Bike Touring Highlight (Segment)
The Königsgrube colliery in the northern corner between Günnigfelder and Röhlinghauser Straße had been created since 1856 by Magdeburger Bergwerks AG, which was founded the year before. The shafts 1 and 2 promoted since 1863, 1888 began the devil works at the weather shaft 3, 1904 came the double feed shaft 4 in operation. Acquired in 1954 by Hanover-Hanibal AG, the mine was decommissioned together with their facilities in 1973 and their day facilities completely demolished. The settlement, which was located immediately to the west of the mine site, was preserved.The settlement Königsgrube was built in several construction phases between 1875 and 1914 as a colliery and was extended to 1929 by the miners' settlement Stadt and district Gelsenkirchen. The first houses were built on the Hannoverstraße, Am Bollwerk and on the southern Gustav and Eisenstraße. In the 1880s, other buildings were listed east of the Hannover Road, in the Lakenbruch. Between 1901 and 1904, the rows of houses were built on the Rhenish and Hofstraße, between which a generous park with gymnasium and playground was created in 1905 on the occasion of the fiftieth anniversary of Magdeburger Bergwerks AG. This year, the coal mine, with its workforce of 1600 workers and 38 civil servants, already had a total of 117 workers' houses, almost all for four families. Each apartment had a separate entrance, two lower and two upper rooms, a cellar, a stable and garden land. For the officials of the colliery were 18, mainly two-family houses available. Between 1905 - 1908 the northern part of the Gustavstrasse and the street Hasenhorst were built, until 1914 the Günnigfelder Straße.Although not overly confortable, life in the green, airy and light-emitting coalmines was much more pleasant than in the cramped tenements of the second half of the century. In addition, rents for company apartments in the Königsgrube collieries were around 50 percent lower than those on the free housing market. But not every miner could get such a flat. In 1900, of the total of 16,500 miners in the Gelsenkirchen district, which included the Königsgrube, only 23 percent lived with their families in their own flats. Source: route-industriekultur.de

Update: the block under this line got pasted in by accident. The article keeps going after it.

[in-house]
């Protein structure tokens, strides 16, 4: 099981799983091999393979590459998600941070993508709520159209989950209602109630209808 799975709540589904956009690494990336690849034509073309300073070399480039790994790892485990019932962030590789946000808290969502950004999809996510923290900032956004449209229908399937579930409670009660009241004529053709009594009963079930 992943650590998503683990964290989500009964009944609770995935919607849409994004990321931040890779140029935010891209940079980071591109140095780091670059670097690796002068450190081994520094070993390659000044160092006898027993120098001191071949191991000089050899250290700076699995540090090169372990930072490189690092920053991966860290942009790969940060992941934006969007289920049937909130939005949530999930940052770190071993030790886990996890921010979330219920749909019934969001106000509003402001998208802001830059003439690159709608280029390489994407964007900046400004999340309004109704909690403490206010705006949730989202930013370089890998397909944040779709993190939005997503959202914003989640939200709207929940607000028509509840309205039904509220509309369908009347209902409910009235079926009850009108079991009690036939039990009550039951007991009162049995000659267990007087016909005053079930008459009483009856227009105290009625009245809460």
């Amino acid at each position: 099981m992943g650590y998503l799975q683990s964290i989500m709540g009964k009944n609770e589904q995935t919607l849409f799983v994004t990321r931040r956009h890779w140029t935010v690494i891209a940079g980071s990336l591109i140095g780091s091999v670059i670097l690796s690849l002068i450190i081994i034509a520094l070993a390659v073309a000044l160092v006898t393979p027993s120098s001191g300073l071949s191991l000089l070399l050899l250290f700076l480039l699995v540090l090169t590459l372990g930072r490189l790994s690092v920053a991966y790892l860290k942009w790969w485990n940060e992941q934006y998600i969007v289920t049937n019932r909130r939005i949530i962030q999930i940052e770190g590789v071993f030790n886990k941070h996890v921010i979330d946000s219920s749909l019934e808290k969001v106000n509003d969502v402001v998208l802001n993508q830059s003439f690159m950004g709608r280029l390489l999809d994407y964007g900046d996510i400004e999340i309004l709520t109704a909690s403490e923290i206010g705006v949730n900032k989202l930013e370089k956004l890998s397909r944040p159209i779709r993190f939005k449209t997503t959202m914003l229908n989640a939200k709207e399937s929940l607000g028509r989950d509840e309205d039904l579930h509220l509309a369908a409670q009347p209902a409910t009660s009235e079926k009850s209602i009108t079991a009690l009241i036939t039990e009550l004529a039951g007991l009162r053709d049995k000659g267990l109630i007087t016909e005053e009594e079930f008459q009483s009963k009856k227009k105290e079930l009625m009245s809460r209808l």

March 14, 2017
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